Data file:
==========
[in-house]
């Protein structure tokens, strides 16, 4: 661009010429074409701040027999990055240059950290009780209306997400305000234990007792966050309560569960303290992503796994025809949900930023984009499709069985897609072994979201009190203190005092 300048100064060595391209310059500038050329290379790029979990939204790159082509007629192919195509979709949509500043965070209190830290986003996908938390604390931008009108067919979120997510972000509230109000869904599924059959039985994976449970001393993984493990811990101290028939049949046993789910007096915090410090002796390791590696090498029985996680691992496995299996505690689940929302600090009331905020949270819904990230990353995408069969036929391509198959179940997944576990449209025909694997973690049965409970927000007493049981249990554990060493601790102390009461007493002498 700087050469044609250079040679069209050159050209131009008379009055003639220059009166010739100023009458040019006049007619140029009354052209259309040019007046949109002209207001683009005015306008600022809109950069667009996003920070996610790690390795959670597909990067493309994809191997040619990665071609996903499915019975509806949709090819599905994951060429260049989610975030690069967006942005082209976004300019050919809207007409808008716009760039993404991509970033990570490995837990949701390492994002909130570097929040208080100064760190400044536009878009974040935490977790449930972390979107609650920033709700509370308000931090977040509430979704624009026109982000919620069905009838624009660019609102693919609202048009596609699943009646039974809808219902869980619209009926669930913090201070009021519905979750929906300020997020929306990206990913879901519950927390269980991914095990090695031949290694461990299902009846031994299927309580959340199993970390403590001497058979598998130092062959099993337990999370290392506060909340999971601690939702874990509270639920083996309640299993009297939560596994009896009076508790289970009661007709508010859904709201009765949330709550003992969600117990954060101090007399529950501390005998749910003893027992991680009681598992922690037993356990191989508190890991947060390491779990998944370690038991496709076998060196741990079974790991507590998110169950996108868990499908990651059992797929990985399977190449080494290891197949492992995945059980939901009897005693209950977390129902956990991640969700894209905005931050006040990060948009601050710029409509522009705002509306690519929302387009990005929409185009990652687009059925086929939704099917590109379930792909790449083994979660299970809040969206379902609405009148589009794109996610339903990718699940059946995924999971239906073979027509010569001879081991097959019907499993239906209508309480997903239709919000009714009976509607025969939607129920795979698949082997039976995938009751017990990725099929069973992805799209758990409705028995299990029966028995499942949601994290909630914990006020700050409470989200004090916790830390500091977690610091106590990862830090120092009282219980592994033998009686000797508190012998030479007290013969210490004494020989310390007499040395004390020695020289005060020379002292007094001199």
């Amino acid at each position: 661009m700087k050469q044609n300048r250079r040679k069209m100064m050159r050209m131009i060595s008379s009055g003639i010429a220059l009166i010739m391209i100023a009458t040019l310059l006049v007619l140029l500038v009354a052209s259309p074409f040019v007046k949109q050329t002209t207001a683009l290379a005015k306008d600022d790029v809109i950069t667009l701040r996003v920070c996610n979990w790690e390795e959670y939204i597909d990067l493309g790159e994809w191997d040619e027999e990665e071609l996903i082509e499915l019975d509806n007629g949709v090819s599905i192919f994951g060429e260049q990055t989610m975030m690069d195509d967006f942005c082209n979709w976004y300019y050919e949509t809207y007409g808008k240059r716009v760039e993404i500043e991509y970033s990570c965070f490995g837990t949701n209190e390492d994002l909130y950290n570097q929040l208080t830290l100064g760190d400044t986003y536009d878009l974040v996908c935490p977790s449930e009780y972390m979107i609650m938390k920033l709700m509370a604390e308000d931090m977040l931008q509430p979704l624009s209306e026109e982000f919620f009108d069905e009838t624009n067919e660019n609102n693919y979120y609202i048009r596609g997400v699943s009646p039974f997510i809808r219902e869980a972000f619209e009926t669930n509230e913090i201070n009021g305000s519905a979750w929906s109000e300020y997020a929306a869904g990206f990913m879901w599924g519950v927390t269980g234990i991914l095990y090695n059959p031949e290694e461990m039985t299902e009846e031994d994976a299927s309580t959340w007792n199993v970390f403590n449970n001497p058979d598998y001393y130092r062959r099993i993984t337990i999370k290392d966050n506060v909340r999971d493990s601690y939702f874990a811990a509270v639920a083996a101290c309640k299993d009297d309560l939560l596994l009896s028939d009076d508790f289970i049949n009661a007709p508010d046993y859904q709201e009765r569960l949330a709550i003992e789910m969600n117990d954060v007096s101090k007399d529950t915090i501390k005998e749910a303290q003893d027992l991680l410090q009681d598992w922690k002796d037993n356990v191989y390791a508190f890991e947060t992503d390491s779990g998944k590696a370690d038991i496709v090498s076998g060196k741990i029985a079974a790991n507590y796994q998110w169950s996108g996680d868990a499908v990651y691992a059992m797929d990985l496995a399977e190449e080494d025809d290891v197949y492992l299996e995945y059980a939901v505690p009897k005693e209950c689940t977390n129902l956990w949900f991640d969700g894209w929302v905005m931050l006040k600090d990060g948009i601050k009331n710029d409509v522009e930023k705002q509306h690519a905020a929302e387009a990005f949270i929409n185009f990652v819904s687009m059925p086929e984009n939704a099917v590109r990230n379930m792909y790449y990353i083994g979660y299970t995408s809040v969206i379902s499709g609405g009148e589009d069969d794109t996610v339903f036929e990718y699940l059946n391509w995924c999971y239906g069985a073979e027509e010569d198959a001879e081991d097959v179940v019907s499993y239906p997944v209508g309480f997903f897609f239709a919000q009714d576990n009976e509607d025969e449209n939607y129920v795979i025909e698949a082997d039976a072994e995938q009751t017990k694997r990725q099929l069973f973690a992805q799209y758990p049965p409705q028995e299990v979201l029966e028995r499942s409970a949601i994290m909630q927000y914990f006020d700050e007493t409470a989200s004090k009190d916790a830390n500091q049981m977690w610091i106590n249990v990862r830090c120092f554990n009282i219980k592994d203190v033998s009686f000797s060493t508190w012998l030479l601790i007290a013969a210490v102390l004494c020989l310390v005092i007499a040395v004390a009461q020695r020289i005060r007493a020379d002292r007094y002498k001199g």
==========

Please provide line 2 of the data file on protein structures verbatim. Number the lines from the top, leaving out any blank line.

């Protein structure tokens, strides 16, 4: 661009010429074409701040027999990055240059950290009780209306997400305000234990007792966050309560569960303290992503796994025809949900930023984009499709069985897609072994979201009190203190005092 300048100064060595391209310059500038050329290379790029979990939204790159082509007629192919195509979709949509500043965070209190830290986003996908938390604390931008009108067919979120997510972000509230109000869904599924059959039985994976449970001393993984493990811990101290028939049949046993789910007096915090410090002796390791590696090498029985996680691992496995299996505690689940929302600090009331905020949270819904990230990353995408069969036929391509198959179940997944576990449209025909694997973690049965409970927000007493049981249990554990060493601790102390009461007493002498 700087050469044609250079040679069209050159050209131009008379009055003639220059009166010739100023009458040019006049007619140029009354052209259309040019007046949109002209207001683009005015306008600022809109950069667009996003920070996610790690390795959670597909990067493309994809191997040619990665071609996903499915019975509806949709090819599905994951060429260049989610975030690069967006942005082209976004300019050919809207007409808008716009760039993404991509970033990570490995837990949701390492994002909130570097929040208080100064760190400044536009878009974040935490977790449930972390979107609650920033709700509370308000931090977040509430979704624009026109982000919620069905009838624009660019609102693919609202048009596609699943009646039974809808219902869980619209009926669930913090201070009021519905979750929906300020997020929306990206990913879901519950927390269980991914095990090695031949290694461990299902009846031994299927309580959340199993970390403590001497058979598998130092062959099993337990999370290392506060909340999971601690939702874990509270639920083996309640299993009297939560596994009896009076508790289970009661007709508010859904709201009765949330709550003992969600117990954060101090007399529950501390005998749910003893027992991680009681598992922690037993356990191989508190890991947060390491779990998944370690038991496709076998060196741990079974790991507590998110169950996108868990499908990651059992797929990985399977190449080494290891197949492992995945059980939901009897005693209950977390129902956990991640969700894209905005931050006040990060948009601050710029409509522009705002509306690519929302387009990005929409185009990652687009059925086929939704099917590109379930792909790449083994979660299970809040969206379902609405009148589009794109996610339903990718699940059946995924999971239906073979027509010569001879081991097959019907499993239906209508309480997903239709919000009714009976509607025969939607129920795979698949082997039976995938009751017990990725099929069973992805799209758990409705028995299990029966028995499942949601994290909630914990006020700050409470989200004090916790830390500091977690610091106590990862830090120092009282219980592994033998009686000797508190012998030479007290013969210490004494020989310390007499040395004390020695020289005060020379002292007094001199």